Roxanne White raises her fist in the air at the beginning of the prayer walk. Susan Pevo carries a picture of her son Austin Pevo, he's been missing since February 3, 2018.
By ROSELYNN YAZZIE
FORT HALL — The family of Austin Pevo and Carrying the Message organized a prayer walk on behalf of Missing Murdered Indigenous People’s on Saturday, June 8.
The day started with a prayer ceremony by Gifferd Osborne, who spoke words on behalf of missing people not only in this community but all over.
Spring Creek followed with an honor song and Fort Hall Business Council Sergeant of Arms Lee Juan Tyler also offered his own prayer song.
An estimated 200 participants marched from IHS to the west entrance of the old Fort Hall Casino parking lot.
Roxanne White of Seattle, Washington was called upon to organize the event. White is from the Yakama, Nez Perce, Nooksack and Gros Ventre tribes. She is a survivor of human trafficking, domestic violence, being missing and assaulted by more than two men when she was four-years-old. Her aunt was also murdered in front of her in 1996. She currently has a cousin missing, whose name is Rosenda Strong, from the Yakima Indian Reservation since October 2, 2018. She has a niece who was murdered last year in Washington.
White said through her work and sobriety she has been called by the ancestors to bring attention to this epidemic. She believes through prayer and something greater than herself to do this work and carry the message to support families.
“I truly believe that the families voices are the most important ones,” she said. She’s been corresponding with Susan Pevo for over a year, trying to figure out how she can help. She feels it’s important to continue doing the prayer walks, protesting and rallying to call upon all the people in power to pay attention to the families who have missing relatives,” she said. For the relatives that have been murdered there hasn’t been any justice or no proper investigations.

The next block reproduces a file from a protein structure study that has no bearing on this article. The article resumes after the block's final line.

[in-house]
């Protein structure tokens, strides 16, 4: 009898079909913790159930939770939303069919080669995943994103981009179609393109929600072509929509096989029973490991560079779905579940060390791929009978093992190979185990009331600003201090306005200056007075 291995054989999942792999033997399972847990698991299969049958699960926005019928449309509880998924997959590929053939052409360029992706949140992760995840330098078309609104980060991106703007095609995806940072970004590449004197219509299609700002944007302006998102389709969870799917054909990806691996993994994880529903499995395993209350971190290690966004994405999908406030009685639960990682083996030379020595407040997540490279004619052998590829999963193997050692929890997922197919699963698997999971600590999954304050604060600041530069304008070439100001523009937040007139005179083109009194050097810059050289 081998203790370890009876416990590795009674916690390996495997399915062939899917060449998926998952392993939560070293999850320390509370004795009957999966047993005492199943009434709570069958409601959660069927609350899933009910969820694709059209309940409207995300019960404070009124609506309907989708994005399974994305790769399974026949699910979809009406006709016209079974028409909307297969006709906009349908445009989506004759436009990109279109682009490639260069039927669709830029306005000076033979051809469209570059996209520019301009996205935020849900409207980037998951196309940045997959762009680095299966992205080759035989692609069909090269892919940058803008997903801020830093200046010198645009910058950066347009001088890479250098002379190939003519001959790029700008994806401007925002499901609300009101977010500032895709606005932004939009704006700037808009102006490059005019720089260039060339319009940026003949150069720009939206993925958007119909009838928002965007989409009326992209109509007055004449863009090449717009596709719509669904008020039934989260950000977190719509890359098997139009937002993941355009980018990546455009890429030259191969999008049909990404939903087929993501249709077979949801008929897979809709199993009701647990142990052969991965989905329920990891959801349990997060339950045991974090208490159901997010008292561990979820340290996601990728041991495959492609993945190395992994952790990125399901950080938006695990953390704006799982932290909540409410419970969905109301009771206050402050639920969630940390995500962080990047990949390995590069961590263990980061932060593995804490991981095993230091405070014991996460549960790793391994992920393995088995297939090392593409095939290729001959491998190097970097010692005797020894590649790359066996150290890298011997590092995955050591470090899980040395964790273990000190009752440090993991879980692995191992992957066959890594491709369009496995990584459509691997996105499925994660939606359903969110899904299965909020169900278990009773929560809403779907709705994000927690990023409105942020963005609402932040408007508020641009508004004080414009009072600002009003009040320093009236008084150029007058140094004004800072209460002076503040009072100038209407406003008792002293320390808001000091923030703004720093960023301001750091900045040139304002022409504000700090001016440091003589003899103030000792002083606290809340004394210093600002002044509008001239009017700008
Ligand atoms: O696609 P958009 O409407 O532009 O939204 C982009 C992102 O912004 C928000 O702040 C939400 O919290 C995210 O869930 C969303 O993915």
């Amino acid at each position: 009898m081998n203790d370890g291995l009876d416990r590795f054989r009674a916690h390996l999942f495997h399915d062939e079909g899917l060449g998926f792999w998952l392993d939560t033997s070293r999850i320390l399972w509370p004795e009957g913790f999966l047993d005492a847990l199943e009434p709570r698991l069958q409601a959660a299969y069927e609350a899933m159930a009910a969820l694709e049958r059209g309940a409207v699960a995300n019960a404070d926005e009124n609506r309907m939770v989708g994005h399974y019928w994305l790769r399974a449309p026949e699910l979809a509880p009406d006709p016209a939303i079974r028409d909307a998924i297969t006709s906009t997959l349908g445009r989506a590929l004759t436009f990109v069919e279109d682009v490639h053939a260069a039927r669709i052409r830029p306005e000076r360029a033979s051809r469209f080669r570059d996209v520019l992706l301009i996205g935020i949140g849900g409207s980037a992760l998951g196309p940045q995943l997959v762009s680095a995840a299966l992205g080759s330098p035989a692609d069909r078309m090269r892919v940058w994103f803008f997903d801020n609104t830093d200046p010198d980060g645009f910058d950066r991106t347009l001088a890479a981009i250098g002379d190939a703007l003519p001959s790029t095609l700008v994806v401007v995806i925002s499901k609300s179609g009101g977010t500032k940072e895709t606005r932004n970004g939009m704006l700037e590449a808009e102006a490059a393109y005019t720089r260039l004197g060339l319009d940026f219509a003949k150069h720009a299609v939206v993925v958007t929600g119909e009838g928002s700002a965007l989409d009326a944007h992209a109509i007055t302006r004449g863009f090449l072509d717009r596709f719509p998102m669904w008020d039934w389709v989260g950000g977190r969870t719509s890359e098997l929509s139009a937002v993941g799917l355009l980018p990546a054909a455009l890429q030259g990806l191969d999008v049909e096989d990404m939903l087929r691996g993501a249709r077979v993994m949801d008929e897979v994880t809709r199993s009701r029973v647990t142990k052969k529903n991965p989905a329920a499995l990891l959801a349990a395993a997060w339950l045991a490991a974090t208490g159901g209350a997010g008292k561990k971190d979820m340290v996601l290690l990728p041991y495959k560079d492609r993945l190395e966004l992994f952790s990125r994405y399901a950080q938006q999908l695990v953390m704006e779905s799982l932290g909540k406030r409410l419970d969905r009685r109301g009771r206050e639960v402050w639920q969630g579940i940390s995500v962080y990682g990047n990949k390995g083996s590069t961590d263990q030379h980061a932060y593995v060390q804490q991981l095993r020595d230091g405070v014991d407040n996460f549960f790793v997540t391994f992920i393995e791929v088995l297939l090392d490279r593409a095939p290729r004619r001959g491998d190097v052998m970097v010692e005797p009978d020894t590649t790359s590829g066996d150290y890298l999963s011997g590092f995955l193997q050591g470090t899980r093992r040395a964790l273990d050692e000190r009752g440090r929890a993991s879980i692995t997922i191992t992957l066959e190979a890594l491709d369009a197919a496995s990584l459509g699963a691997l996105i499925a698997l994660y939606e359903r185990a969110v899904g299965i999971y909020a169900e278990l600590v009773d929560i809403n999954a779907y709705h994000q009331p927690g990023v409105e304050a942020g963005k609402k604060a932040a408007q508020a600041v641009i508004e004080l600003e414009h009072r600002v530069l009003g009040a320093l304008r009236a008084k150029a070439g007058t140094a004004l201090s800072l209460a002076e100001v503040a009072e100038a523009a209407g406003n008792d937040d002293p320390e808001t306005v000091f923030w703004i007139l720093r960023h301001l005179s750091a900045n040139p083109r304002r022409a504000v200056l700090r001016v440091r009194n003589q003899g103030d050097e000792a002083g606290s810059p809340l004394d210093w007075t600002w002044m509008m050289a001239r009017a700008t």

White said historically indigenous people have been silenced and they have this overall thing about not speaking about certain things.
“This is part of the healing, this is part of the medicine for the entire community,” she said.
Families wanting justice and answers for their loved ones participated in the prayer walk.
As participants lined up to walk she instructed them to walk at a slow pace where the elders and little ones would be able to keep up.
“Prayer walks are not meant to be fast, just like when you’re crying and somebody tries to give you a napkin or Kleenex because they don’t want to see you cry. Tears are healing,” she said.
As they walked she asked them to raise their banners and signs, which she called medicine because they were made with prayers, high into the air.
She instructed a group of men to come forth and carry one of the banners because in the United States she commonly hears people talk of missing and murdered indigenous girls, but the missing and murdered indigenous men should be honored too.
Susan Pevo, the mother of Austin Pevo, walked alongside White, as she carried a picture of her son.
At the beginning of the walk, White sang a song meant to honor the missing and murdered indigenous women, but she wants to remember the men too and honor all the missing.
Other missing, murdered community members were remembered throughout the march, including Matthew Broncho; Lionel Hootie Pokibro; Francisco Dimas Martinez; and Rebecca Plentywounds. The marchers chanted their names throughout the walk.
The family of Lionel "Hootie" Pokibro spoke about his death and their search for answers.
Pevo expressed her thanks to all the supporters. She talked about how her son has been gone since February 3, 2018 and to this day they have no leads or clues of his whereabouts. The last time she seen him was when he was dropped off at his employers house. She doesn't know what the police are doing. She was following up with them everyday but always getting the same answers it began to get tiresome. She’s hoping the prayer walk will entice someone to come out and say something about if the know where he is.
Pevo said when they first began planning for the walk it was for her son, but she soon began to realize there are other people on the reservation who have gone missing and have been murdered and there has been no justice for their family.
She thanked White or coming to their aid and helping. She thanked all the families who showed up and brought their loved ones name out so they can be heard.
“It’s hard not knowing where you’re loved one is,” she said through tears. “Or if they’ve been murdered. You want justice for them. You want to be their voice.”
Pevo said she just wants to bring her son home.
“If somebody knows something I’m pleading to the public I just want my son to come home so we can do the right thing. It’s not right for him to be out there somewhere. Wherever he may be,” she said.